Should Rod Rosenstein recuse himself? The latest Russia revelation complicates the answer.


Deputy Attorney General Rod J. Rosenstein speaks during an event at the Newseum on May 1. (AP Photo/Andrew Harnik)

The New York Times just filled out the story of James B. Comey's firing a little bit more.

It turns out then-acting FBI director Andrew McCabe drafted a memo about an event he thought to be problematic in the days after President Trump fired Comey as FBI director. The memo says Deputy Attorney General Rod J. Rosenstein told McCabe that Trump had asked Rosenstein to mention Russia in his memo laying out the case for firing Comey.

It's clear why this is significant for special counsel Robert S. Mueller III's obstruction of justice probe: It would be a written record of a contemporaneous account that contradicted the official, stated reasons for Comey's firing — that they had to do with job performance and the Hillary Clinton investigation. Trump would later say he had the Russia investigation on his mind when he fired Comey, and this would solidify the evidence that the initial reasons were misleading, at best, and that he was trying to impede the investigation.

But it also complicates things for Rosenstein. There has been an undercurrent of questions about why he has not recused himself from overseeing Mueller's investigation, given that he is somewhat wrapped up in the obstruction of justice case through his authorship of that Comey memo. And this will only add to those questions. It's not difficult to see Trump supporters seizing upon this new evidence to press the case that Rosenstein — a guy Trump clearly doesn't like and has toyed with firing — is even more conflicted than we realized and must recuse himself.

Rosenstein's memo was already part of the case, but it wasn't clear whether he had actually been instructed by Trump in any way. If Trump told Rosenstein to include Russia in the memo and Rosenstein opted not to, that arguably makes him even more of what is known as a “fact witness” in the case.

And McCabe seemed to sense this, per the Times:

To Mr. McCabe, that seemed like possible evidence that Mr. Comey’s firing was actually related to the F.B.I.’s investigation into the Trump campaign’s ties to Russia, and that Mr. Rosenstein helped provide a cover story by writing about the Clinton investigation.

The story from Rosenstein's side is that this was merely a reference to Trump's frustration that Comey would not say publicly that Trump wasn't under investigation in the Russia probe. And that makes sense, given that we previously knew about a draft letter Trump wrote laying out the reasons for Comey's firing that included this frustration.

Some experts say this still raises valid questions, even as they have praised Rosenstein. Fordham University law professor Jed Shugerman said Rosenstein has a “huge problem” — even though rules for recusal aren't hard and fast.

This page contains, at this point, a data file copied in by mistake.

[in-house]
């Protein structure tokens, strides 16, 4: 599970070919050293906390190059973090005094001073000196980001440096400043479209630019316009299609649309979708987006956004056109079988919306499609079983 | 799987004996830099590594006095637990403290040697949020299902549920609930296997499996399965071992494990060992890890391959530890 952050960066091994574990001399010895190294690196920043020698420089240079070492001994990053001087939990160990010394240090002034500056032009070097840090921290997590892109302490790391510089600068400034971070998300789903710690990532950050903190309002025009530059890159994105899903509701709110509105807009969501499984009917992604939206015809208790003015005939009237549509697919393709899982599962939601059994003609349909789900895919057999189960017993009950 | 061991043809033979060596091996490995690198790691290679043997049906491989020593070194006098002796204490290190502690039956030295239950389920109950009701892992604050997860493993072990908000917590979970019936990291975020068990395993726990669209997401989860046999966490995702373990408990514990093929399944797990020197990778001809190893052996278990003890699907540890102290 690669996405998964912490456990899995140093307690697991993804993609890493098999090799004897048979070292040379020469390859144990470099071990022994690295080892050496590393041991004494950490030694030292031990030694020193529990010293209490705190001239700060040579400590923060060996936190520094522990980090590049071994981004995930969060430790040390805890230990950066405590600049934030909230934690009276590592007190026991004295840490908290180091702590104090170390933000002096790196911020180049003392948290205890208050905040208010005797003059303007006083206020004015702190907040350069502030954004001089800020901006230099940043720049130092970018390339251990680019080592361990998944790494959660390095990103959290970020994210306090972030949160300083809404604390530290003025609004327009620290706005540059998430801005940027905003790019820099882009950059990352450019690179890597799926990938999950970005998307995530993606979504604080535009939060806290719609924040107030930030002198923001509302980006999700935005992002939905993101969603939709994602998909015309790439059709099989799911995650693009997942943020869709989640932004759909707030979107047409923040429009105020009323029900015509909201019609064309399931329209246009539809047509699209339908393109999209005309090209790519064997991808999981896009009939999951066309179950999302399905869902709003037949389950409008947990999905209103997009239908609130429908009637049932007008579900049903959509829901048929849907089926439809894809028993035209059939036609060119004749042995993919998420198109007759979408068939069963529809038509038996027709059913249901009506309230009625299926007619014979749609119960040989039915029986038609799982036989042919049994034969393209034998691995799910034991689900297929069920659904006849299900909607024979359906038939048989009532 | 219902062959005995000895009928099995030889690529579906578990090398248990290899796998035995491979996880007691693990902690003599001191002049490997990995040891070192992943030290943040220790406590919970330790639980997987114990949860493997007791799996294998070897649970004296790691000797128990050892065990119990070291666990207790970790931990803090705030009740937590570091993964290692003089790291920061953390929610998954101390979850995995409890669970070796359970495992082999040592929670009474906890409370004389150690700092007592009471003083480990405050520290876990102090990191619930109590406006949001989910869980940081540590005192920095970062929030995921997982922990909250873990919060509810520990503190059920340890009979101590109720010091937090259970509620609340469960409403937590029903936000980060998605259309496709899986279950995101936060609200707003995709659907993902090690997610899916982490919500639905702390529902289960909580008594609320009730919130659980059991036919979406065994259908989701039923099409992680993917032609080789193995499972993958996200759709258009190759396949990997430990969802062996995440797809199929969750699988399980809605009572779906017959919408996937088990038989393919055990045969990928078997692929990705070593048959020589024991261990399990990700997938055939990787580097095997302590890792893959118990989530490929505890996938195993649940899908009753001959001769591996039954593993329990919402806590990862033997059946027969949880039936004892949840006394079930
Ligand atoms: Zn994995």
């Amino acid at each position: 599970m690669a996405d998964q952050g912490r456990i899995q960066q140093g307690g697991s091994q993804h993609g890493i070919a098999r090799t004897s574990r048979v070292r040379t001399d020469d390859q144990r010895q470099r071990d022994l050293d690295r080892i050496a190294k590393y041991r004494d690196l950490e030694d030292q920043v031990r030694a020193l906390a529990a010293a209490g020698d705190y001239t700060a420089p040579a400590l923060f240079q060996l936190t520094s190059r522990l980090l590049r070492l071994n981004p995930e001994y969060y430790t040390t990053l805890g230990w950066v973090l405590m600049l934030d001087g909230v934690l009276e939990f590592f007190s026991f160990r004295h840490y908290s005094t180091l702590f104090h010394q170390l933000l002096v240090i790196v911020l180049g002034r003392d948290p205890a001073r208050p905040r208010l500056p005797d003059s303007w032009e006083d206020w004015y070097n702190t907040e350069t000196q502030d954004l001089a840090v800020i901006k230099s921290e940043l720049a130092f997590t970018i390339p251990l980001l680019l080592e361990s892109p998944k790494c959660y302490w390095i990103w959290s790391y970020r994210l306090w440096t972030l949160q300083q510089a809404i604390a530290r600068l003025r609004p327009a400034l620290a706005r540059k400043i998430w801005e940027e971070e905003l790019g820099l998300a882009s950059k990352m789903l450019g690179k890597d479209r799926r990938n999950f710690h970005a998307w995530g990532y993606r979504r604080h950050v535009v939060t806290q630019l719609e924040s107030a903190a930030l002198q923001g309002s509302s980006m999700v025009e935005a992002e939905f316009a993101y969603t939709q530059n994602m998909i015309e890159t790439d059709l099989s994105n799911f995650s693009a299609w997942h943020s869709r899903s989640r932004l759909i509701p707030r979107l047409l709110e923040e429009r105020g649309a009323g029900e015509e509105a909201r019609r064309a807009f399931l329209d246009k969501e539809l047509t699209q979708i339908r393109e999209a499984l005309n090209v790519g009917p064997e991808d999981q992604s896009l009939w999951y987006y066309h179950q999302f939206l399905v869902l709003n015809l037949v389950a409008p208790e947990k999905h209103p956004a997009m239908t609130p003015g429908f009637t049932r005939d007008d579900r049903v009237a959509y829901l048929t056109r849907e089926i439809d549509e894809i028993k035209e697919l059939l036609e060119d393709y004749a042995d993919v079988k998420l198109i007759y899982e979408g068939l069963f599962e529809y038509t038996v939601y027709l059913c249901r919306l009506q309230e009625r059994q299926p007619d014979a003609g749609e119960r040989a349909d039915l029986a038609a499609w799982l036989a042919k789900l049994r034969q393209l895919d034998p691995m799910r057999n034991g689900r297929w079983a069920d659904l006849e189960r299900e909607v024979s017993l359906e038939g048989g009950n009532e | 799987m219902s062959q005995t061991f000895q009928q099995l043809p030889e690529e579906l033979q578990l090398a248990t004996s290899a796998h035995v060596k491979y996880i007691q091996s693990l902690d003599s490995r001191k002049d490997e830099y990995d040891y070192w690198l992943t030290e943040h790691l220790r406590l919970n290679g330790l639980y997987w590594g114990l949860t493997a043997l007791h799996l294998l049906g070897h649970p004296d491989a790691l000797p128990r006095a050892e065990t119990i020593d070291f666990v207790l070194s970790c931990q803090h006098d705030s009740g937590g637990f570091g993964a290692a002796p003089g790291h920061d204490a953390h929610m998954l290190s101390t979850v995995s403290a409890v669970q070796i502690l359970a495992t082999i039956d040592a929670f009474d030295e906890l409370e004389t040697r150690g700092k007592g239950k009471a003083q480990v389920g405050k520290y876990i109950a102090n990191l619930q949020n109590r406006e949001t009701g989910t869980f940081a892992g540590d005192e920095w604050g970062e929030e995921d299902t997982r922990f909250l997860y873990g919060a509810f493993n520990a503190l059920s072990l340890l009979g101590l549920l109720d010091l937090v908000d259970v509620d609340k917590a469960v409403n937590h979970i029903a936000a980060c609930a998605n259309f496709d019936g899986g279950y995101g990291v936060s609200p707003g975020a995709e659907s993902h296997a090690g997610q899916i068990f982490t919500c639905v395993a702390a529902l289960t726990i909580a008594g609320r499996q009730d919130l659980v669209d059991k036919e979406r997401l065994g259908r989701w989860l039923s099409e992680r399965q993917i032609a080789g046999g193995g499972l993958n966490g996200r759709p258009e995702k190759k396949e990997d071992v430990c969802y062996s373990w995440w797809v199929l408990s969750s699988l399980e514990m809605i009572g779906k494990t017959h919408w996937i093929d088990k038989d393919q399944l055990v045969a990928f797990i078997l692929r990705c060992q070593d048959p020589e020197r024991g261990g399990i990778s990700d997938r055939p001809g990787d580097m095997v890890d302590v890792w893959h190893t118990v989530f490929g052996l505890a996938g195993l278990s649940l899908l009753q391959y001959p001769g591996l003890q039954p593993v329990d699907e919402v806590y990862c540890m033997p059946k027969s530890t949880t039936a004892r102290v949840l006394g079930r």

Others have argued that Rosenstein should possibly have recused himself already. Jack Goldsmith, a former assistant attorney general in the Bush administration, wrote a Lawfare piece in January called, “Why Hasn’t Rod Rosenstein Recused Himself From the Mueller Investigation?”

Former Justice Department official Harry Litman, conversely, argued that not much has changed.

“On the one hand, the article shades in details that we only had in outline form, and they certainly portray Rosenstein as a witness to the initial firing,” Litman said. “On the other hand, we knew that he had been involved, and the additional details — such as the meeting with McCabe — don’t greatly strengthen the case for his being a fact witness.”

But Litman also noted that Rosenstein has reportedly consulted ethics officials about his situation and presumably would have mentioned what the McCabe memo described.

Former Whitewater special counsel Jack Sharman noted that a special counsel setup is a special case when it comes to recusal. “Because of the unusual nature of a special counsel as opposed to a ‘regular’ DOJ prosecutor, Mr. Mueller may properly be the ‘advocate,’ not the deputy attorney general,” Sharman said, “thus relieving some of the concern about Mr. Rosenstein being in a conflicted situation, should he be called as a fact witness.”

Rosenstein himself has acknowledged the possibility that at some point a recusal might be necessary — if requested by Mueller. “I've talked with Director Mueller about this,” Rosenstein told AP back in mid-2017. “He's going to make the appropriate decisions, and if anything that I did winds up being relevant to his investigation then, as Director Mueller and I discussed, if there's a need from me to recuse, I will.”

Back then, of course, that would have been far less of a problem for Mueller's probe. At this point, Rosenstein's potential conflicts are grist for the mill when it comes to Trump's and his team's attempts to undermine the probe. And even if Rosenstein never recuses himself, you can bet they will use this alleged conflict to continuing arguing that the people leading this investigation aren't impartial.